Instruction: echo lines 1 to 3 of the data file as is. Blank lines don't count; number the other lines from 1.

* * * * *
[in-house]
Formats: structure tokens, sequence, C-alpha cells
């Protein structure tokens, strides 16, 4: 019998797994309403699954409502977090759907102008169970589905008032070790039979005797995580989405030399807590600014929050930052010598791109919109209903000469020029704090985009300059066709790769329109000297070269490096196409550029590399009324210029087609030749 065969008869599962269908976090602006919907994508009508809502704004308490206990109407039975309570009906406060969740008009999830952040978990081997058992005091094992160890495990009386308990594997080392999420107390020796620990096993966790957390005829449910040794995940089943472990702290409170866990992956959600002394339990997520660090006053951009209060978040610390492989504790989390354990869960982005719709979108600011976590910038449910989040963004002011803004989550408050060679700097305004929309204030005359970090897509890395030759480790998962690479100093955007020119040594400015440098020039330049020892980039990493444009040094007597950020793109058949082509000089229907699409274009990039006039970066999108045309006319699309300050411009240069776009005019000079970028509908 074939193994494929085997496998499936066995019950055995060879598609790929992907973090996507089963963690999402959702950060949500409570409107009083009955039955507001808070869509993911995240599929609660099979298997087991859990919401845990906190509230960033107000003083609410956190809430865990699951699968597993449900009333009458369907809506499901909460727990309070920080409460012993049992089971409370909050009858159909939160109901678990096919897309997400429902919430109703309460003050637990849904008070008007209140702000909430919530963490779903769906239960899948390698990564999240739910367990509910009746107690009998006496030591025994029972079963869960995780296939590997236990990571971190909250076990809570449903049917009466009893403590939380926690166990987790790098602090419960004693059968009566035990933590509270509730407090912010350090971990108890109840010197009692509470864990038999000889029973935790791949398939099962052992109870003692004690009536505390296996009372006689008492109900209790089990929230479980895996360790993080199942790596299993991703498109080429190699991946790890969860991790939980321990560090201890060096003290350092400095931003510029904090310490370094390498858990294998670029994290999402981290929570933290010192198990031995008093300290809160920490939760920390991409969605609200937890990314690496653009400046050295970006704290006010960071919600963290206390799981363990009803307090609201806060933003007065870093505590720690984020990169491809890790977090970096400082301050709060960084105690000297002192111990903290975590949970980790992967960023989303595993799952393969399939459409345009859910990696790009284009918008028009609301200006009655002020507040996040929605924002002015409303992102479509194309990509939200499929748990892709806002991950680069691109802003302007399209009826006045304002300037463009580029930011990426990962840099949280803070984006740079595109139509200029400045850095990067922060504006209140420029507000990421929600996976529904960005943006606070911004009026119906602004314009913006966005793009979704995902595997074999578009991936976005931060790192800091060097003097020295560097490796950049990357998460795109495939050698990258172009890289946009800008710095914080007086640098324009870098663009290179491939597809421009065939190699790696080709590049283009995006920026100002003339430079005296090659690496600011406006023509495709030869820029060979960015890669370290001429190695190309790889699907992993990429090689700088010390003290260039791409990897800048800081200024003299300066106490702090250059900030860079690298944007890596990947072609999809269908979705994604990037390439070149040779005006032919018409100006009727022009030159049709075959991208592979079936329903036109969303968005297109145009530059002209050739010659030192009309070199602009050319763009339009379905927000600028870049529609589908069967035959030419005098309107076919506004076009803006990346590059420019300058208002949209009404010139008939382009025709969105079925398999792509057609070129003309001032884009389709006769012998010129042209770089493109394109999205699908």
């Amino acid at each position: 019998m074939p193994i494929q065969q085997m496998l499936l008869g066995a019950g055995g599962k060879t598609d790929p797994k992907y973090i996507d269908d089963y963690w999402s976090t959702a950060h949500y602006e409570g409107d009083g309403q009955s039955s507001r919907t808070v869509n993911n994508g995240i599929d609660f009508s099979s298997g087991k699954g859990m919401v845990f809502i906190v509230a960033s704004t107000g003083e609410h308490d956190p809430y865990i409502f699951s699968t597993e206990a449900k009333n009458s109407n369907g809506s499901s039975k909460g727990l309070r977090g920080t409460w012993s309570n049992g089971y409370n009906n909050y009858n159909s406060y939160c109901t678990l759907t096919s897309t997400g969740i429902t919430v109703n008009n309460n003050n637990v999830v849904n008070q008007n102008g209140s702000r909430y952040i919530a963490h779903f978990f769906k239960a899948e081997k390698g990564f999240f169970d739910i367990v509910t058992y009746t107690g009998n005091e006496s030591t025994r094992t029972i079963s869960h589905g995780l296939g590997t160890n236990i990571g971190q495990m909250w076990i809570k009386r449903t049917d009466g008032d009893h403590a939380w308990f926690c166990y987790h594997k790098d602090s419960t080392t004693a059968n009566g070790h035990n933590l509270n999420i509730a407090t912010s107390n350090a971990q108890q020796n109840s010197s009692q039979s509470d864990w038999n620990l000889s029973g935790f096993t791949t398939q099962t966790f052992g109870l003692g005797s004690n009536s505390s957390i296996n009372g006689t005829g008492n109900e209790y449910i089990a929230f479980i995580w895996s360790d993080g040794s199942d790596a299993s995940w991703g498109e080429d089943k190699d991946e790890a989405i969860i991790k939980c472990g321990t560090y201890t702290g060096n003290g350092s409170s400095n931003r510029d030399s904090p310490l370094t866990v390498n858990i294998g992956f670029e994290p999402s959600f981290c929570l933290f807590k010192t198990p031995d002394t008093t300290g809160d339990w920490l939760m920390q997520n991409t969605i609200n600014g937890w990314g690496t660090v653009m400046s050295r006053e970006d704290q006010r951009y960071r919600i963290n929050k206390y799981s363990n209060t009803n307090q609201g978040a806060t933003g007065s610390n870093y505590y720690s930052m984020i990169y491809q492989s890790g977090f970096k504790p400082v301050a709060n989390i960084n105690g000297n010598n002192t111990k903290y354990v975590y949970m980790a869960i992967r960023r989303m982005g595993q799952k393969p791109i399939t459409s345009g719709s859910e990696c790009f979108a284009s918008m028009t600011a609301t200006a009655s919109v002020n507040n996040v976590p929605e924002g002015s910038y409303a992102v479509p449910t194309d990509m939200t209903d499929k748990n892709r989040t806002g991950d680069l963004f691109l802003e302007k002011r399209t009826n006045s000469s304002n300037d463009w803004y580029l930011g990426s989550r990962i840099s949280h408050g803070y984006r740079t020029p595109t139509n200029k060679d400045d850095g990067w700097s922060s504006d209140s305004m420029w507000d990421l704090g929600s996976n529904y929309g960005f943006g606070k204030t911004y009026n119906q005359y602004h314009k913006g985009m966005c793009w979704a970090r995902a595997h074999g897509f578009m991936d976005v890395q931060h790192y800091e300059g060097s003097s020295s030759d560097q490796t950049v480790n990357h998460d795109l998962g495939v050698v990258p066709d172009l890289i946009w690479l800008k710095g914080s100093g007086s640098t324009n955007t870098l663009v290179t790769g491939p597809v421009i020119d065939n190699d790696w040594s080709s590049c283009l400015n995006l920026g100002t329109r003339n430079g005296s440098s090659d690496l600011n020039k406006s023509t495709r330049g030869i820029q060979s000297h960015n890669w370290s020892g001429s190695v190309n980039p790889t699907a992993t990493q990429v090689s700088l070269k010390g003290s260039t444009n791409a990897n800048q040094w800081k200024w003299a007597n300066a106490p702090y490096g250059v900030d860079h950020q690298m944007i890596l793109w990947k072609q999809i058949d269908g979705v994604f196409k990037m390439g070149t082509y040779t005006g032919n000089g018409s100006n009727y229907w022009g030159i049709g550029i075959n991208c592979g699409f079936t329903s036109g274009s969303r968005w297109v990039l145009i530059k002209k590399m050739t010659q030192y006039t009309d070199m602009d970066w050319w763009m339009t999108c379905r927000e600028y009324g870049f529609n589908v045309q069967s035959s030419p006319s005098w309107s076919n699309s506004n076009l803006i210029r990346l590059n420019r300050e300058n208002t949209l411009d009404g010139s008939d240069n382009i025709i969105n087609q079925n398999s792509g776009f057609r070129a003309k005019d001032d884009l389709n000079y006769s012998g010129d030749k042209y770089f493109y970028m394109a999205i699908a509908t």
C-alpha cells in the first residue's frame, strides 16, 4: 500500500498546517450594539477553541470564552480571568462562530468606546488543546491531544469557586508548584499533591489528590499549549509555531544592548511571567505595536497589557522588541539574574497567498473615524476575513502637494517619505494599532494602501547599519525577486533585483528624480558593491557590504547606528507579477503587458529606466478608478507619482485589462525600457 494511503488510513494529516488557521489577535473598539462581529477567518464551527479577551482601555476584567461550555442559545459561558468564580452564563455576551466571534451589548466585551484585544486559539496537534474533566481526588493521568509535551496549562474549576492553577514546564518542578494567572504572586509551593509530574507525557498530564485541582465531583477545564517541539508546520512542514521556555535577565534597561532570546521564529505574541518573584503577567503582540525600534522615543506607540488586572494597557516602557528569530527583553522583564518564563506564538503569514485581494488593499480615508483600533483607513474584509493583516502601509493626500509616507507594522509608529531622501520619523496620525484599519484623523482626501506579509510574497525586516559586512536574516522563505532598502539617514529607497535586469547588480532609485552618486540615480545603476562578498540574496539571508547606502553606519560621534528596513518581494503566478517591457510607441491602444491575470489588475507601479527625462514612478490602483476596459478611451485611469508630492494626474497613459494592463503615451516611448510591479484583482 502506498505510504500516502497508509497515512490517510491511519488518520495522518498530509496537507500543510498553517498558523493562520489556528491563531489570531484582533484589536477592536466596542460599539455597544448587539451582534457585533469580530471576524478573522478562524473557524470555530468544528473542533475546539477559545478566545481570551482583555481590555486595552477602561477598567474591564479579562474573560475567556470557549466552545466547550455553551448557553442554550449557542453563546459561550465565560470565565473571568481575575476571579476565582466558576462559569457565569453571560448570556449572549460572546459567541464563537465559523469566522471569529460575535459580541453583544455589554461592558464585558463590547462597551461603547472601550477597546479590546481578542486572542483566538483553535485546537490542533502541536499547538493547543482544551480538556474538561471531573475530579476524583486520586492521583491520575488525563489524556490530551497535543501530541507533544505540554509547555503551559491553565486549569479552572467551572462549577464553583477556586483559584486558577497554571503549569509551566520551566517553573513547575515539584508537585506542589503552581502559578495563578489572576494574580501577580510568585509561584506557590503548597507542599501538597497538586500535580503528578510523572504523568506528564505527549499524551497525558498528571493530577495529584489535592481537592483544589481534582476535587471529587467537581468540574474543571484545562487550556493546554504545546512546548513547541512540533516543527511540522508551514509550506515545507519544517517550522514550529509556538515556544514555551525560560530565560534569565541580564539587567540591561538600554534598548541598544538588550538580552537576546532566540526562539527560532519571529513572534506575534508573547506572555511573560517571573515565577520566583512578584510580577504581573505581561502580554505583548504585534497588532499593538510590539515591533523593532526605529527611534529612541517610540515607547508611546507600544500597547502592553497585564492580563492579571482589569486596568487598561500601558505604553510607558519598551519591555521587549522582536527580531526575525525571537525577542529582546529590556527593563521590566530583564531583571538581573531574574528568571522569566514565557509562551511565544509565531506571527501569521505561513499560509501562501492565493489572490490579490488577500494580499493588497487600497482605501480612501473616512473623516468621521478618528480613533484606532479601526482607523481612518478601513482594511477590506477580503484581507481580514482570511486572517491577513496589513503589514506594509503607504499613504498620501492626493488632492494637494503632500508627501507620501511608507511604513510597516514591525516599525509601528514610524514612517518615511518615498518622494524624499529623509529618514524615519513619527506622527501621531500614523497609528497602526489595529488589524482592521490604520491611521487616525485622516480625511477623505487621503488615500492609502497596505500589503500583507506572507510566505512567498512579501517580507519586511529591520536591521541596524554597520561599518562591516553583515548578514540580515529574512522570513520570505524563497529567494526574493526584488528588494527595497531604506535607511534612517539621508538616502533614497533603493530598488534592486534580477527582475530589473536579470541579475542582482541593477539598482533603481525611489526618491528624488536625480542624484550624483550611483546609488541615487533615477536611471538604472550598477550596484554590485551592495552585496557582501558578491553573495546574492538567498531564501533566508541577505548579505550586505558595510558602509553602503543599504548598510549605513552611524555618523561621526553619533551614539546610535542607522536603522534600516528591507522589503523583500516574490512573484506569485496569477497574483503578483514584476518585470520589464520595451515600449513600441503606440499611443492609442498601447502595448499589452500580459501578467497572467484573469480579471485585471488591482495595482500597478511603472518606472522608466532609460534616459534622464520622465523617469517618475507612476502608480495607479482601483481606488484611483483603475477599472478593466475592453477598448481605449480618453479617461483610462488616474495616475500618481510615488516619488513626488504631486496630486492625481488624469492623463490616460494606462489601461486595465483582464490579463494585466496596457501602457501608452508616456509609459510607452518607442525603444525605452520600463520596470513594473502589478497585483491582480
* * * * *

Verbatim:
[in-house]
Formats: structure tokens, sequence, C-alpha cells
């Protein structure tokens, strides 16, 4: 019998797994309403699954409502977090759907102008169970589905008032070790039979005797995580989405030399807590600014929050930052010598791109919109209903000469020029704090985009300059066709790769329109000297070269490096196409550029590399009324210029087609030749 065969008869599962269908976090602006919907994508009508809502704004308490206990109407039975309570009906406060969740008009999830952040978990081997058992005091094992160890495990009386308990594997080392999420107390020796620990096993966790957390005829449910040794995940089943472990702290409170866990992956959600002394339990997520660090006053951009209060978040610390492989504790989390354990869960982005719709979108600011976590910038449910989040963004002011803004989550408050060679700097305004929309204030005359970090897509890395030759480790998962690479100093955007020119040594400015440098020039330049020892980039990493444009040094007597950020793109058949082509000089229907699409274009990039006039970066999108045309006319699309300050411009240069776009005019000079970028509908 074939193994494929085997496998499936066995019950055995060879598609790929992907973090996507089963963690999402959702950060949500409570409107009083009955039955507001808070869509993911995240599929609660099979298997087991859990919401845990906190509230960033107000003083609410956190809430865990699951699968597993449900009333009458369907809506499901909460727990309070920080409460012993049992089971409370909050009858159909939160109901678990096919897309997400429902919430109703309460003050637990849904008070008007209140702000909430919530963490779903769906239960899948390698990564999240739910367990509910009746107690009998006496030591025994029972079963869960995780296939590997236990990571971190909250076990809570449903049917009466009893403590939380926690166990987790790098602090419960004693059968009566035990933590509270509730407090912010350090971990108890109840010197009692509470864990038999000889029973935790791949398939099962052992109870003692004690009536505390296996009372006689008492109900209790089990929230479980895996360790993080199942790596299993991703498109080429190699991946790890969860991790939980321990560090201890060096003290350092400095931003510029904090310490370094390498858990294998670029994290999402981290929570933290010192198990031995008093300290809160920490939760920390991409969605609200937890990314690496653009400046050295970006704290006010960071919600963290206390799981363990009803307090609201806060933003007065870093505590720690984020990169491809890790977090970096400082301050709060960084105690000297002192111990903290975590949970980790992967960023989303595993799952393969399939459409345009859910990696790009284009918008028009609301200006009655002020507040996040929605924002002015409303992102479509194309990509939200499929748990892709806002991950680069691109802003302007399209009826006045304002300037463009580029930011990426990962840099949280803070984006740079595109139509200029400045850095990067922060504006209140420029507000990421929600996976529904960005943006606070911004009026119906602004314009913006966005793009979704995902595997074999578009991936976005931060790192800091060097003097020295560097490796950049990357998460795109495939050698990258172009890289946009800008710095914080007086640098324009870098663009290179491939597809421009065939190699790696080709590049283009995006920026100002003339430079005296090659690496600011406006023509495709030869820029060979960015890669370290001429190695190309790889699907992993990429090689700088010390003290260039791409990897800048800081200024003299300066106490702090250059900030860079690298944007890596990947072609999809269908979705994604990037390439070149040779005006032919018409100006009727022009030159049709075959991208592979079936329903036109969303968005297109145009530059002209050739010659030192009309070199602009050319763009339009379905927000600028870049529609589908069967035959030419005098309107076919506004076009803006990346590059420019300058208002949209009404010139008939382009025709969105079925398999792509057609070129003309001032884009389709006769012998010129042209770089493109394109999205699908």